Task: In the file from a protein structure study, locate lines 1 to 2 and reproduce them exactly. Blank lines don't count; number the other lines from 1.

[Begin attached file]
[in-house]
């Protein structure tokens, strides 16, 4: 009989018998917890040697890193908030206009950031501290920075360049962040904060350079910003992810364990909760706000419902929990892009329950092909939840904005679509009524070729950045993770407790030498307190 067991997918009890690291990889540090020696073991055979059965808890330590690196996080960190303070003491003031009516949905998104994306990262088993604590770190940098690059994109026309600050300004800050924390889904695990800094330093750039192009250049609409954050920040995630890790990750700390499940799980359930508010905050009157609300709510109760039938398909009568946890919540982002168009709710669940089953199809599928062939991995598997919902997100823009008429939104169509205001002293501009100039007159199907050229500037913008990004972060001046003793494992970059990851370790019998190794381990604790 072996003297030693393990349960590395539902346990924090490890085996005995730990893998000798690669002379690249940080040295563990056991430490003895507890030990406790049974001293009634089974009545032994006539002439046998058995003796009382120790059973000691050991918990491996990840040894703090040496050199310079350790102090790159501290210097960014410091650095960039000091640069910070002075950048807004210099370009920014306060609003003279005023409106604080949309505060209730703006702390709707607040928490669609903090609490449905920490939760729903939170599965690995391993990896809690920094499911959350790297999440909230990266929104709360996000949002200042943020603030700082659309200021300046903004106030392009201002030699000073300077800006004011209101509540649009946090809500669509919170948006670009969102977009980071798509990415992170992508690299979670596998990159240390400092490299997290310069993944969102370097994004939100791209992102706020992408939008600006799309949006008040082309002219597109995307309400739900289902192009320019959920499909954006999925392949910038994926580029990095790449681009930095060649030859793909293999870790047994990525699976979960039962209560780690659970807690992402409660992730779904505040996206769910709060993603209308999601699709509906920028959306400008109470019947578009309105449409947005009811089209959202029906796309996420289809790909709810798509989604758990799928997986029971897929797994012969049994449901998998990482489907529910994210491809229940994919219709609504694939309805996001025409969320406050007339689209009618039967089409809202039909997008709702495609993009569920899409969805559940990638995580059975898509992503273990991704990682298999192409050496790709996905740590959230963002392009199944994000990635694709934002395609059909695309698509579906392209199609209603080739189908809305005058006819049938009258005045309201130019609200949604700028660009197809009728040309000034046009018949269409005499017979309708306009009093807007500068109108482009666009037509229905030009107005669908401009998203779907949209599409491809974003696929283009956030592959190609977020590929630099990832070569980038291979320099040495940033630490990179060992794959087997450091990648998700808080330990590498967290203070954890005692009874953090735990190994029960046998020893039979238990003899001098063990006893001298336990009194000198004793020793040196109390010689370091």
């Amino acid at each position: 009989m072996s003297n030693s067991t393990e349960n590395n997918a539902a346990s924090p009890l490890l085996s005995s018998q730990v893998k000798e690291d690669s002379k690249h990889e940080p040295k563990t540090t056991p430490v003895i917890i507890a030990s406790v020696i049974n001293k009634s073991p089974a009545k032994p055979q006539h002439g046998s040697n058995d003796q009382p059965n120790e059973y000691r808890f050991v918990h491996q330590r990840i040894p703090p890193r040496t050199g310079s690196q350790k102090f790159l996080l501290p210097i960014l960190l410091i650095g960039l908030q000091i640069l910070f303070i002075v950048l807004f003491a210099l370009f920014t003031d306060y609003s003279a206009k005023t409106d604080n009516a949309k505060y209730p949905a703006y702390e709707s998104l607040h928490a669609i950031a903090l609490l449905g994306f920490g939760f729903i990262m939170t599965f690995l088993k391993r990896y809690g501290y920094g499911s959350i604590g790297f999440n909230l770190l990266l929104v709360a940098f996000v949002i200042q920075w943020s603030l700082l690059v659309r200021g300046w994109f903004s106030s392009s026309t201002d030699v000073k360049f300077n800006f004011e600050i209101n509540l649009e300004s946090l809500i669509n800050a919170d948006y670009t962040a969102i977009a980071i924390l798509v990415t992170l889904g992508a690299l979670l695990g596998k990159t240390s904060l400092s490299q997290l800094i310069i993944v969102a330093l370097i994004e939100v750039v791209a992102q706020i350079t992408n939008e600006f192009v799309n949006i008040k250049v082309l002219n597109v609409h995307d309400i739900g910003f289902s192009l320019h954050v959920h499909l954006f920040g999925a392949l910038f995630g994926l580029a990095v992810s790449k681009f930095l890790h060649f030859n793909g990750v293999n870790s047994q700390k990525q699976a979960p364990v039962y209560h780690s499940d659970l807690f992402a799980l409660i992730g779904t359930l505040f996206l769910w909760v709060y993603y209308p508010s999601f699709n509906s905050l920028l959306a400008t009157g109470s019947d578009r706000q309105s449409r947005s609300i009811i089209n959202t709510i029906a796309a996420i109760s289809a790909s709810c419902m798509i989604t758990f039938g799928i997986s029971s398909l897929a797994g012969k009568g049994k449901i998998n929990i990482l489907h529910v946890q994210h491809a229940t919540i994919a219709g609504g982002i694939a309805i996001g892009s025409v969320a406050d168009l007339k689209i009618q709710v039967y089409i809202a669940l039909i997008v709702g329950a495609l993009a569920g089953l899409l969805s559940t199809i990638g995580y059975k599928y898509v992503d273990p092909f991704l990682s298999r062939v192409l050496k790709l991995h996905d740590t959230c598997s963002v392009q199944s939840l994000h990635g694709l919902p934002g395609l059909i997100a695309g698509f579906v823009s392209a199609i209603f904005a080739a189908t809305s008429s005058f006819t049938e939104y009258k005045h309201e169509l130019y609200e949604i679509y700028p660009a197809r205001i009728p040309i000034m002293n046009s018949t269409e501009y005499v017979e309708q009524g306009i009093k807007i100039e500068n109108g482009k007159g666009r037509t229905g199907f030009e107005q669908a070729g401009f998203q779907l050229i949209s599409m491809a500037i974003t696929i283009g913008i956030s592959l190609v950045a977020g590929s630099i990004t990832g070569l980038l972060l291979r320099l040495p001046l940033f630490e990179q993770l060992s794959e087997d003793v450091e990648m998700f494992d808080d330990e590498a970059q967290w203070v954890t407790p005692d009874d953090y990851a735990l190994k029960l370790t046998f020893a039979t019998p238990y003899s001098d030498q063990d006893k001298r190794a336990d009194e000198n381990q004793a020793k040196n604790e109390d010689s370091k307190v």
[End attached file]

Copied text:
[in-house]
């Protein structure tokens, strides 16, 4: 009989018998917890040697890193908030206009950031501290920075360049962040904060350079910003992810364990909760706000419902929990892009329950092909939840904005679509009524070729950045993770407790030498307190 067991997918009890690291990889540090020696073991055979059965808890330590690196996080960190303070003491003031009516949905998104994306990262088993604590770190940098690059994109026309600050300004800050924390889904695990800094330093750039192009250049609409954050920040995630890790990750700390499940799980359930508010905050009157609300709510109760039938398909009568946890919540982002168009709710669940089953199809599928062939991995598997919902997100823009008429939104169509205001002293501009100039007159199907050229500037913008990004972060001046003793494992970059990851370790019998190794381990604790 072996003297030693393990349960590395539902346990924090490890085996005995730990893998000798690669002379690249940080040295563990056991430490003895507890030990406790049974001293009634089974009545032994006539002439046998058995003796009382120790059973000691050991918990491996990840040894703090040496050199310079350790102090790159501290210097960014410091650095960039000091640069910070002075950048807004210099370009920014306060609003003279005023409106604080949309505060209730703006702390709707607040928490669609903090609490449905920490939760729903939170599965690995391993990896809690920094499911959350790297999440909230990266929104709360996000949002200042943020603030700082659309200021300046903004106030392009201002030699000073300077800006004011209101509540649009946090809500669509919170948006670009969102977009980071798509990415992170992508690299979670596998990159240390400092490299997290310069993944969102370097994004939100791209992102706020992408939008600006799309949006008040082309002219597109995307309400739900289902192009320019959920499909954006999925392949910038994926580029990095790449681009930095060649030859793909293999870790047994990525699976979960039962209560780690659970807690992402409660992730779904505040996206769910709060993603209308999601699709509906920028959306400008109470019947578009309105449409947005009811089209959202029906796309996420289809790909709810798509989604758990799928997986029971897929797994012969049994449901998998990482489907529910994210491809229940994919219709609504694939309805996001025409969320406050007339689209009618039967089409809202039909997008709702495609993009569920899409969805559940990638995580059975898509992503273990991704990682298999192409050496790709996905740590959230963002392009199944994000990635694709934002395609059909695309698509579906392209199609209603080739189908809305005058006819049938009258005045309201130019609200949604700028660009197809009728040309000034046009018949269409005499017979309708306009009093807007500068109108482009666009037509229905030009107005669908401009998203779907949209599409491809974003696929283009956030592959190609977020590929630099990832070569980038291979320099040495940033630490990179060992794959087997450091990648998700808080330990590498967290203070954890005692009874953090735990190994029960046998020893039979238990003899001098063990006893001298336990009194000198004793020793040196109390010689370091």